In this study, we fabricated a novel wearable vibration sensor for insects and measured their wing flapping. An analysis of insect wing deformation in relation to changes in the environment plays an important role in understanding the underlying mechanism enabling insects to dynamically interact with their surrounding environment. It is common to use a high-speed camera to measure the wing flapping; however, it is difficult to analyze the feedback mechanism caused by the environmental changes caused by the flapping because this method applies an indirect measurement. Therefore, we propose the fabrication of a novel film sensor that is capable of measuring the changes in the wingbeat frequency of an insect. This novel sensor is composed of flat silver particles admixed with a silicone polymer, which changes the value of the resistor when a bending deformation occurs. As a result of attaching this sensor to the wings of a moth and a dragonfly and measuring the flapping of the wings, we were able to measure the frequency of the flapping with high accuracy. In addition, as a result of simultaneously measuring the relationship between the behavior of a moth during its search for an odor source and its wing flapping, it became clear that the frequency of the flapping changed depending on the frequency of the odor reception. From this result, a wearable film sensor for an insect that can measure the displacement of the body during a particular behavior was fabricated.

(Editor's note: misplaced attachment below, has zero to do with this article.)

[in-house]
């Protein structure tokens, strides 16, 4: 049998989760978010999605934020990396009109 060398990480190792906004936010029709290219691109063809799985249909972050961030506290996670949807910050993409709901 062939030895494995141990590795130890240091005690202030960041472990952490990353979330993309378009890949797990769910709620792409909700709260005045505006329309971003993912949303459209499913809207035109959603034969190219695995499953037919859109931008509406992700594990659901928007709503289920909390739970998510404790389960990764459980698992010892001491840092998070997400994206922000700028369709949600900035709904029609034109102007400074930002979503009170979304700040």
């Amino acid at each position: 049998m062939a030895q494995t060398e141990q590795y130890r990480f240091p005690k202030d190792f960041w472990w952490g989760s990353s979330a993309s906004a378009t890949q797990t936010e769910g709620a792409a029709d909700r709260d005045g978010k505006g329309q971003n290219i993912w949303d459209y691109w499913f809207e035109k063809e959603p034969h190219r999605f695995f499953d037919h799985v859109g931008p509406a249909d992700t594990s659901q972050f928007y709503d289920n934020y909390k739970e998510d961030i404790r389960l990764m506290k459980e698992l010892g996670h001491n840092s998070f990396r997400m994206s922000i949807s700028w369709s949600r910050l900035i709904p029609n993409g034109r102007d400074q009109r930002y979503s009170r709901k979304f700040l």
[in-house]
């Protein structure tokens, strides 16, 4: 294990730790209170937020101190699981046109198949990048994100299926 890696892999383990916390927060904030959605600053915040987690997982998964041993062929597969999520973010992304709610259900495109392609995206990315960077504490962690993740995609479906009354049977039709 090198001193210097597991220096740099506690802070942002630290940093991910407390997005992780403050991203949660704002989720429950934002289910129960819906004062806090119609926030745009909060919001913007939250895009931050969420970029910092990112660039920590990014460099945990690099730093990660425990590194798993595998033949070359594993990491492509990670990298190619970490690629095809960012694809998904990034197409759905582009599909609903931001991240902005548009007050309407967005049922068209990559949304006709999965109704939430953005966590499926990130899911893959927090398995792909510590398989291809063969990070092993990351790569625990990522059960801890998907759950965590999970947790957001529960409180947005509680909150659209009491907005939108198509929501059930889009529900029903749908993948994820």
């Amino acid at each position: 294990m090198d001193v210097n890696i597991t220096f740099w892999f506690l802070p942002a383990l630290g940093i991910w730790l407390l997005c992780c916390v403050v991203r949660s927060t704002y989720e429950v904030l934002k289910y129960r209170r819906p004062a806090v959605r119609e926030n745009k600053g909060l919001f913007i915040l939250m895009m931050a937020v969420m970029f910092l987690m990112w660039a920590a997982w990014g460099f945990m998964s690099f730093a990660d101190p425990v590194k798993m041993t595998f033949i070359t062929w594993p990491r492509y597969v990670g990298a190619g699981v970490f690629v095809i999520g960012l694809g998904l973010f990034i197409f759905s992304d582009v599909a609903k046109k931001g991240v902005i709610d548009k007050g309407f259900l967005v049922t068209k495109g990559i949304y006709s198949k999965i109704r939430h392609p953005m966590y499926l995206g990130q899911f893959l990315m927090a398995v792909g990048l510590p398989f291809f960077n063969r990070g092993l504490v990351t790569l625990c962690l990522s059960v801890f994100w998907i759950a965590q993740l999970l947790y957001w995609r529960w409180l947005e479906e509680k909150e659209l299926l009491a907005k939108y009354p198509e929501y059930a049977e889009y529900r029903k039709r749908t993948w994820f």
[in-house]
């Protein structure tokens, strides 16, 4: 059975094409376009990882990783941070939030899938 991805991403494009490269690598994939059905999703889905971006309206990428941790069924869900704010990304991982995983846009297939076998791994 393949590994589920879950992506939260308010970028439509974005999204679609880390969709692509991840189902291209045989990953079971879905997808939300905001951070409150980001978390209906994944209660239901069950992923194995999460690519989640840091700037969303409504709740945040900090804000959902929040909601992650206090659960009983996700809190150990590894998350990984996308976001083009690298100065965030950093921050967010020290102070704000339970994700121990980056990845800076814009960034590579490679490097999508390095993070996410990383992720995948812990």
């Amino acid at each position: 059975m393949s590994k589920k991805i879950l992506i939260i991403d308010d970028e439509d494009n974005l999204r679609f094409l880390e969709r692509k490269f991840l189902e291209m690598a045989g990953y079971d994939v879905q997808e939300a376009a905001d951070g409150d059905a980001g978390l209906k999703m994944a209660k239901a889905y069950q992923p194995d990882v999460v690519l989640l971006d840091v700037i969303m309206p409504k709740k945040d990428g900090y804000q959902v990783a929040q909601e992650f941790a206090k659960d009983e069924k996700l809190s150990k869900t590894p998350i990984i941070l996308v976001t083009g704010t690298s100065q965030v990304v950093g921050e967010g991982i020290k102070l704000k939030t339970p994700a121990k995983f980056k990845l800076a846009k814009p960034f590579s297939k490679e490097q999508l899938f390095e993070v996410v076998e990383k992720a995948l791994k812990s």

ASJC Scopus subject areas
- Analytical Chemistry
- Atomic and Molecular Physics, and Optics
- Electrical and Electronic Engineering